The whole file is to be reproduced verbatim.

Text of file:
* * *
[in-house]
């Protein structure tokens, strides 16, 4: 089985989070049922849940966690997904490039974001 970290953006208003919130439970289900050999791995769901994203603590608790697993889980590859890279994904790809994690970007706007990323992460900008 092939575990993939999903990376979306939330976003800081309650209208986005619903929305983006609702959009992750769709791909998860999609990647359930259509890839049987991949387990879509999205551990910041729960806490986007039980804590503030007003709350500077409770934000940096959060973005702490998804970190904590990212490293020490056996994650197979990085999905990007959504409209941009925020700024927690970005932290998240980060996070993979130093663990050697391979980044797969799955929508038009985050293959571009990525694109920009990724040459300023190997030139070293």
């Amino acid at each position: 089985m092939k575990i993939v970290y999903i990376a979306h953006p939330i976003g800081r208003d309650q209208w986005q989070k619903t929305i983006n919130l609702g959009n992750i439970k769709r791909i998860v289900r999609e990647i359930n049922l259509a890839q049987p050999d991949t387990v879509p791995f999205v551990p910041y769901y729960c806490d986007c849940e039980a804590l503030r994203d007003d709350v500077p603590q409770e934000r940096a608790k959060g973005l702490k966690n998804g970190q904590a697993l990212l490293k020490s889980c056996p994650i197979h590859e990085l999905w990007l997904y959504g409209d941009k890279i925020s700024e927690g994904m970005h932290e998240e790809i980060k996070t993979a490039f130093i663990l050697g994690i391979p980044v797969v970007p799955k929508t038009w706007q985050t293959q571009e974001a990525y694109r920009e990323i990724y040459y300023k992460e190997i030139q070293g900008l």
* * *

[in-house]
């Protein structure tokens, strides 16, 4: 089985989070049922849940966690997904490039974001 970290953006208003919130439970289900050999791995769901994203603590608790697993889980590859890279994904790809994690970007706007990323992460900008 092939575990993939999903990376979306939330976003800081309650209208986005619903929305983006609702959009992750769709791909998860999609990647359930259509890839049987991949387990879509999205551990910041729960806490986007039980804590503030007003709350500077409770934000940096959060973005702490998804970190904590990212490293020490056996994650197979990085999905990007959504409209941009925020700024927690970005932290998240980060996070993979130093663990050697391979980044797969799955929508038009985050293959571009990525694109920009990724040459300023190997030139070293």
């Amino acid at each position: 089985m092939k575990i993939v970290y999903i990376a979306h953006p939330i976003g800081r208003d309650q209208w986005q989070k619903t929305i983006n919130l609702g959009n992750i439970k769709r791909i998860v289900r999609e990647i359930n049922l259509a890839q049987p050999d991949t387990v879509p791995f999205v551990p910041y769901y729960c806490d986007c849940e039980a804590l503030r994203d007003d709350v500077p603590q409770e934000r940096a608790k959060g973005l702490k966690n998804g970190q904590a697993l990212l490293k020490s889980c056996p994650i197979h590859e990085l999905w990007l997904y959504g409209d941009k890279i925020s700024e927690g994904m970005h932290e998240e790809i980060k996070t993979a490039f130093i663990l050697g994690i391979p980044v797969v970007p799955k929508t038009w706007q985050t293959q571009e974001a990525y694109r920009e990323i990724y040459y300023k992460e190997i030139q070293g900008l």